The Flashfall Sword received a 4+ star review, making it an IndieReader Approved title.
Following find an interview with author WG Hladky.
What is the name of the book, and when was it published?
The Flashfall Sword, published in 2019.
What’s the book’s first line?
“Poets sing songs of days gone by, during a time after the Flash but before the Renaissance, when sunlight seared skins and a Dark Age tormented the lands.”
What’s the book about? Give us the “pitch.”
THE FLASHFALL SWORD is a prequel to THE BOOK OF RUIN, which won the 2020 IndieReader Discovery Award for Science Fiction. Senior Chief Weir’s great-grandfather, Ranger Lovecraft Weir, wields his Flashfall sword in the service of NATO at a time when a Dark Age torments the lands. A deadly pestilence spreads, mutating with terrifying efficiency. Shadowlanders flay enemies and ply women with potions to make them dimwitted and submissive. And young boys undergo grisly rites of passage to teach them to follow the Lord of Putridity. Only NATO keeps the Shadowlanders and pestilence at bay. But when a traitor betrays the alliance, and Shadowlander tribes come together to annihilate all those who are unseeded, NATO must overcome catastrophic losses and face its greatest challenge yet.
What inspired you to write the book? A particular person? An event?
I so enjoyed writing the first novel, I decided to delve deeper into its world and expand its history. I continued this exploration in the third book in the series, RANGERKNIGHTS (one word), which is currently with my editor. I am an avid reader of books that explore historical arcs, i.e., Robert Kaplan’s “The Revenge of Geography,” Thomas Cahill’s How The Irish Saved Civilization and the “What If?” books that suggest historical events might have turned out differently if a few things did or did not happen.
What’s the main reason someone should really read this book?
My stock answer to this question has been readers should read the book because it is an enjoyable yarn. However, I recently came across a statement by neuroscientist Antonio Damasio. He said humans are feeling machines that think, not thinking machines that feel, and that the surest way to invoke feelings is to tell a story. Sure, I want my readers to “enjoy” the story, but I also want them to “feel” the story the way I felt when writing the tale. I want them to feel the wonderment of exotic places, the rush of battle, the sorrow of loss, the thrill of love, the comfort of comradeship and the disgust for a villain.
What’s the most distinctive thing about the main character? Who-real or fictional-would you say the character reminds you of?
Let me talk not about a single main character, but many main characters, since my books just do not explore a single individual but several “protagonists” and their interactions. I base my the protagonists and their interactions on my thirty years as a Miami-Dade Police officer, which began during the cocaine-cowboy days when policing was similar to urban combat. (If you think I exaggerate, read the recently released book, “The Year of Dangerous Days: Riots, Refugees, and Cocaine in Miami 1980,” by Nicholas Griffin).
The protagonists in my first book, THE BOOK OF RUIN, are in their late thirties or forties. They are experienced veterans. For THE FLASHFALL SWORD, I thought back to when I was a rookie, working with rookies. In this book, my two protagonists are rookies in their twenties. Catherine Langrehr, in her IndieReader review of THE FLASHFALL SWORD, wrote about my two main characters: “(I)t’s lovely to see a solid male-female friendship that doesn’t need to be romantic at its core to be deeply meaningful to both of them.” In my police career, I was lucky enough to have about six close, long-term partners. Three of them were women. The two main characters in the prequel – he is straight; she is gay – are based on my experiences and observations. I observed from afar one police partnership between a gay woman and a straight man. When she was shot and killed in the line of duty, the man could not have been more emotionally devastated.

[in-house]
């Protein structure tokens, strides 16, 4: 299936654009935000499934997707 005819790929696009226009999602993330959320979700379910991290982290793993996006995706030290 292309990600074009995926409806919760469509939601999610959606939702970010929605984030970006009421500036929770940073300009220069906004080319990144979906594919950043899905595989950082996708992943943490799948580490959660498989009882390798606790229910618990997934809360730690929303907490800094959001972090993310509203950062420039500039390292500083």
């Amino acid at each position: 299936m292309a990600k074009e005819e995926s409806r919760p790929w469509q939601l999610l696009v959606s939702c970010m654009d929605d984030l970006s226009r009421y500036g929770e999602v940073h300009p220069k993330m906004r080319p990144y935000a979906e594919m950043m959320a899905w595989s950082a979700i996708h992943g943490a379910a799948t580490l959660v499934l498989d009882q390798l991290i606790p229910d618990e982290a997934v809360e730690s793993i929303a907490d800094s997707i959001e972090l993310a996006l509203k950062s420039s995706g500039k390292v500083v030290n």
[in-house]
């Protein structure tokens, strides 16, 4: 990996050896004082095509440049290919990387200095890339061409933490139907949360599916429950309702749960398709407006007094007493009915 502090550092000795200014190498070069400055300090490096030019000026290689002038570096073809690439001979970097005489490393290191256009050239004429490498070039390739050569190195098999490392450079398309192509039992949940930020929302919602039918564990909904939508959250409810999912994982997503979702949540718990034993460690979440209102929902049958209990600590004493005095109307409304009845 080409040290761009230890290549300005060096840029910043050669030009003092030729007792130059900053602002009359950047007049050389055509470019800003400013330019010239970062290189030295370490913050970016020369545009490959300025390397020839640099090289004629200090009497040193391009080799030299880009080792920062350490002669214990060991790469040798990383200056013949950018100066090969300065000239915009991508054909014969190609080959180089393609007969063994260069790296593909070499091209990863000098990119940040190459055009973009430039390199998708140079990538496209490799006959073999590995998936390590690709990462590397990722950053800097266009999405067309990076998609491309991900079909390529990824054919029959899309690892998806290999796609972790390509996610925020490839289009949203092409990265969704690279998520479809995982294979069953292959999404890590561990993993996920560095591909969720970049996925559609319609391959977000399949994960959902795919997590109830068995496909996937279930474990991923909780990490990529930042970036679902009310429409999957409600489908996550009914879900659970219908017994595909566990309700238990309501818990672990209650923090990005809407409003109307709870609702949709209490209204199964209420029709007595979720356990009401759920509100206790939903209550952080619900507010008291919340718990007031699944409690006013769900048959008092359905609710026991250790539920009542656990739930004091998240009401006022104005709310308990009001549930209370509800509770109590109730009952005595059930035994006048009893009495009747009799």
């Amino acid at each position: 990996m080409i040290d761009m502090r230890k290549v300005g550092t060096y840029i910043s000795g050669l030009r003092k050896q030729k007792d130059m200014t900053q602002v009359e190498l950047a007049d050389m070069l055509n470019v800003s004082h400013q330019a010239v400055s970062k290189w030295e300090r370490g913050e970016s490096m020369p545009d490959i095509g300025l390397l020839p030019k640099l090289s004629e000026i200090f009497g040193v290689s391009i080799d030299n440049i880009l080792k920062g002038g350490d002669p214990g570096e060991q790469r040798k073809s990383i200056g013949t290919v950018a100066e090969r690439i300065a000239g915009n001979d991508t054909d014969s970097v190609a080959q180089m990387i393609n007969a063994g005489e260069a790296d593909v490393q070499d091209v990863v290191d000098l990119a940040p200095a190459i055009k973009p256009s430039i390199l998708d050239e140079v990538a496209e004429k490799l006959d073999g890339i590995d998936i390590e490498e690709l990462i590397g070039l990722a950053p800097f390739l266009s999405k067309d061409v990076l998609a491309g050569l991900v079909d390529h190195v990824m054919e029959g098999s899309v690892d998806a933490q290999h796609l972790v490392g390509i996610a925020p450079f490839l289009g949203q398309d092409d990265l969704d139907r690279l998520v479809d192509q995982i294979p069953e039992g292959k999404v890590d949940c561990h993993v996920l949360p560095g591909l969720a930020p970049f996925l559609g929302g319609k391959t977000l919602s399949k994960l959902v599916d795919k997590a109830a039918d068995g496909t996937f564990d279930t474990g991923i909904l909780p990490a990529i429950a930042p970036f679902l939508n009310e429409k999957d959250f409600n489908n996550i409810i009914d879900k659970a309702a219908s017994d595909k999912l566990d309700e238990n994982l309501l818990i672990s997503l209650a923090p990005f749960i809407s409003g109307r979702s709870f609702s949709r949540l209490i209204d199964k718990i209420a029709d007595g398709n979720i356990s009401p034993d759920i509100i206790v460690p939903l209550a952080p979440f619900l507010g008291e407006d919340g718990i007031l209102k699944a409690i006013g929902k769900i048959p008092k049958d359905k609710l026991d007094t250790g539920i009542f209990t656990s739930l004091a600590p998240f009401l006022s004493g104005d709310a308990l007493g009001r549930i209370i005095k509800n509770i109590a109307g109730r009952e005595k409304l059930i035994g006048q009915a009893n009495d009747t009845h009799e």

In my third book, RANGERKNIGHTS, I switched from third person to first person. The narrator is a 16-year-old Islamic Prince who goes on a journey with the American RangerKnights. The readers will let me know if the first person point-of-view worked.
When did you first decide to become an author?
I started writing after I found my post-retirement teaching gigs drying up due to the fallout from the Great Recession, leaving me with lots of spare time. Once I started writing science fiction, I found that I enjoyed it.
What do you do for work when you’re not writing?
Before the coronavirus, I frequently traveled overseas. I also lectured to police officers how violent encounters change their physiology and psychology, and how these changes help and hinder performance.
How much time do you generally spend on your writing?
I research/write about four hours a day, sometimes more if my head is into a scene.
What’s a great piece of advice that you can share with fellow indie authors?
Writing a story should be joyful, not drudgery, because the story takes writers to places they want to be, with people they want to be around. Approach the editing process as an opportunity to revisit old friends and haunts. When I rewrite, much of the time, I add more color to the environment and characters. I give them more depth, and this makes my time with them more enjoyable.